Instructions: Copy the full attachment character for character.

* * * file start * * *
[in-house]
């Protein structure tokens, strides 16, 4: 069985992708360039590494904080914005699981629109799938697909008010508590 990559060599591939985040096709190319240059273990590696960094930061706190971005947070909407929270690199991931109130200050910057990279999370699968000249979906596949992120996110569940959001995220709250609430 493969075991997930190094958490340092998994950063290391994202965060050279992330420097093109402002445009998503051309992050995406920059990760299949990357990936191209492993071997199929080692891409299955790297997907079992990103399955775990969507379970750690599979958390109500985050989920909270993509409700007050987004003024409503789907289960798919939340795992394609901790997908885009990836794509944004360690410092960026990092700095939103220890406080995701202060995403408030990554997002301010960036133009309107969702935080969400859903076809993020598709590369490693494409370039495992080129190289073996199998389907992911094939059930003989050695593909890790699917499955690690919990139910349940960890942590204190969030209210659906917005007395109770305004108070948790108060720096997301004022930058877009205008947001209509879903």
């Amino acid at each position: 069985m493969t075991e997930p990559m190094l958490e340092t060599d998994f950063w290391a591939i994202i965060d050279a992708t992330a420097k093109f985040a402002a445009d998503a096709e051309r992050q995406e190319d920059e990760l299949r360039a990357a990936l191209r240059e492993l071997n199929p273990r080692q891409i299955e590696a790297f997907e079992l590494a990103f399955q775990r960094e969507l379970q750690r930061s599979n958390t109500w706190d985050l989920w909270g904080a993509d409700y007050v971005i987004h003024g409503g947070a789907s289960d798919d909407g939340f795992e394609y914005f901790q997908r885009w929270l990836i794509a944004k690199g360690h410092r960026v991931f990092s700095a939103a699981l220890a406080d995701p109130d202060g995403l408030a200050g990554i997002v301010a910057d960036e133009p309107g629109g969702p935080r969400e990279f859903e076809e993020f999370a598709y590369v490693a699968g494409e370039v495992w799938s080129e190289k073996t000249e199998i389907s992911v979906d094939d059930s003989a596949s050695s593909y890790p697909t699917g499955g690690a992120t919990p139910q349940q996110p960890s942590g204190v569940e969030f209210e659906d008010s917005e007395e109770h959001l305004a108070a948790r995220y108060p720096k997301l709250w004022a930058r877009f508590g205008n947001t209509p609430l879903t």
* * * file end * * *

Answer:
[in-house]
């Protein structure tokens, strides 16, 4: 069985992708360039590494904080914005699981629109799938697909008010508590 990559060599591939985040096709190319240059273990590696960094930061706190971005947070909407929270690199991931109130200050910057990279999370699968000249979906596949992120996110569940959001995220709250609430 493969075991997930190094958490340092998994950063290391994202965060050279992330420097093109402002445009998503051309992050995406920059990760299949990357990936191209492993071997199929080692891409299955790297997907079992990103399955775990969507379970750690599979958390109500985050989920909270993509409700007050987004003024409503789907289960798919939340795992394609901790997908885009990836794509944004360690410092960026990092700095939103220890406080995701202060995403408030990554997002301010960036133009309107969702935080969400859903076809993020598709590369490693494409370039495992080129190289073996199998389907992911094939059930003989050695593909890790699917499955690690919990139910349940960890942590204190969030209210659906917005007395109770305004108070948790108060720096997301004022930058877009205008947001209509879903």
């Amino acid at each position: 069985m493969t075991e997930p990559m190094l958490e340092t060599d998994f950063w290391a591939i994202i965060d050279a992708t992330a420097k093109f985040a402002a445009d998503a096709e051309r992050q995406e190319d920059e990760l299949r360039a990357a990936l191209r240059e492993l071997n199929p273990r080692q891409i299955e590696a790297f997907e079992l590494a990103f399955q775990r960094e969507l379970q750690r930061s599979n958390t109500w706190d985050l989920w909270g904080a993509d409700y007050v971005i987004h003024g409503g947070a789907s289960d798919d909407g939340f795992e394609y914005f901790q997908r885009w929270l990836i794509a944004k690199g360690h410092r960026v991931f990092s700095a939103a699981l220890a406080d995701p109130d202060g995403l408030a200050g990554i997002v301010a910057d960036e133009p309107g629109g969702p935080r969400e990279f859903e076809e993020f999370a598709y590369v490693a699968g494409e370039v495992w799938s080129e190289k073996t000249e199998i389907s992911v979906d094939d059930s003989a596949s050695s593909y890790p697909t699917g499955g690690a992120t919990p139910q349940q996110p960890s942590g204190v569940e969030f209210e659906d008010s917005e007395e109770h959001l305004a108070a948790r995220y108060p720096k997301l709250w004022a930058r877009f508590g205008n947001t209509p609430l879903t």